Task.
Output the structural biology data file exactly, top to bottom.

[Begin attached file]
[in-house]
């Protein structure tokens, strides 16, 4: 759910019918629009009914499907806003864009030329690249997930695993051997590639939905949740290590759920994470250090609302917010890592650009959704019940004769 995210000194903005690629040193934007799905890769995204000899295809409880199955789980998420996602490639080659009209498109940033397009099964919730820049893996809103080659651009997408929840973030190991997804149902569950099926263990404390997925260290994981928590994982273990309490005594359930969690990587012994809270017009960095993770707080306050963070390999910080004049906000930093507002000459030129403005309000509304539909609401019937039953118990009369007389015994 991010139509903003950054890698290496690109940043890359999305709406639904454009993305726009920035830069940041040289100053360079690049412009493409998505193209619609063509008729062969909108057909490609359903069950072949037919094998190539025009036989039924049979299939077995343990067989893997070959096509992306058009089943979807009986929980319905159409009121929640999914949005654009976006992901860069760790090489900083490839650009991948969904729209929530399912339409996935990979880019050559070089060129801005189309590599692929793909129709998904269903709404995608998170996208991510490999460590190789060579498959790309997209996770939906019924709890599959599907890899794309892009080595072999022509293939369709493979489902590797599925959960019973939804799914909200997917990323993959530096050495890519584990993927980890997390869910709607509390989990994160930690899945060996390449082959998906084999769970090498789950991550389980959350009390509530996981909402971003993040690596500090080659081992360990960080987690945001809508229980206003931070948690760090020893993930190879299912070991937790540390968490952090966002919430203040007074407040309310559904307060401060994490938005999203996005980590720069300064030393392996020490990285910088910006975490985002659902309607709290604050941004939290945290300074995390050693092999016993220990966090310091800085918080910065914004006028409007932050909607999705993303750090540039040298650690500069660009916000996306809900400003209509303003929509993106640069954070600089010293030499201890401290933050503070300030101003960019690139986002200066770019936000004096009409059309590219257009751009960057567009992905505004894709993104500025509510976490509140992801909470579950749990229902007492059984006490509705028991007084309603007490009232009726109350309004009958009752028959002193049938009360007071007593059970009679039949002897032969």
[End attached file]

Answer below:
[in-house]
């Protein structure tokens, strides 16, 4: 759910019918629009009914499907806003864009030329690249997930695993051997590639939905949740290590759920994470250090609302917010890592650009959704019940004769 995210000194903005690629040193934007799905890769995204000899295809409880199955789980998420996602490639080659009209498109940033397009099964919730820049893996809103080659651009997408929840973030190991997804149902569950099926263990404390997925260290994981928590994982273990309490005594359930969690990587012994809270017009960095993770707080306050963070390999910080004049906000930093507002000459030129403005309000509304539909609401019937039953118990009369007389015994 991010139509903003950054890698290496690109940043890359999305709406639904454009993305726009920035830069940041040289100053360079690049412009493409998505193209619609063509008729062969909108057909490609359903069950072949037919094998190539025009036989039924049979299939077995343990067989893997070959096509992306058009089943979807009986929980319905159409009121929640999914949005654009976006992901860069760790090489900083490839650009991948969904729209929530399912339409996935990979880019050559070089060129801005189309590599692929793909129709998904269903709404995608998170996208991510490999460590190789060579498959790309997209996770939906019924709890599959599907890899794309892009080595072999022509293939369709493979489902590797599925959960019973939804799914909200997917990323993959530096050495890519584990993927980890997390869910709607509390989990994160930690899945060996390449082959998906084999769970090498789950991550389980959350009390509530996981909402971003993040690596500090080659081992360990960080987690945001809508229980206003931070948690760090020893993930190879299912070991937790540390968490952090966002919430203040007074407040309310559904307060401060994490938005999203996005980590720069300064030393392996020490990285910088910006975490985002659902309607709290604050941004939290945290300074995390050693092999016993220990966090310091800085918080910065914004006028409007932050909607999705993303750090540039040298650690500069660009916000996306809900400003209509303003929509993106640069954070600089010293030499201890401290933050503070300030101003960019690139986002200066770019936000004096009409059309590219257009751009960057567009992905505004894709993104500025509510976490509140992801909470579950749990229902007492059984006490509705028991007084309603007490009232009726109350309004009958009752028959002193049938009360007071007593059970009679039949002897032969």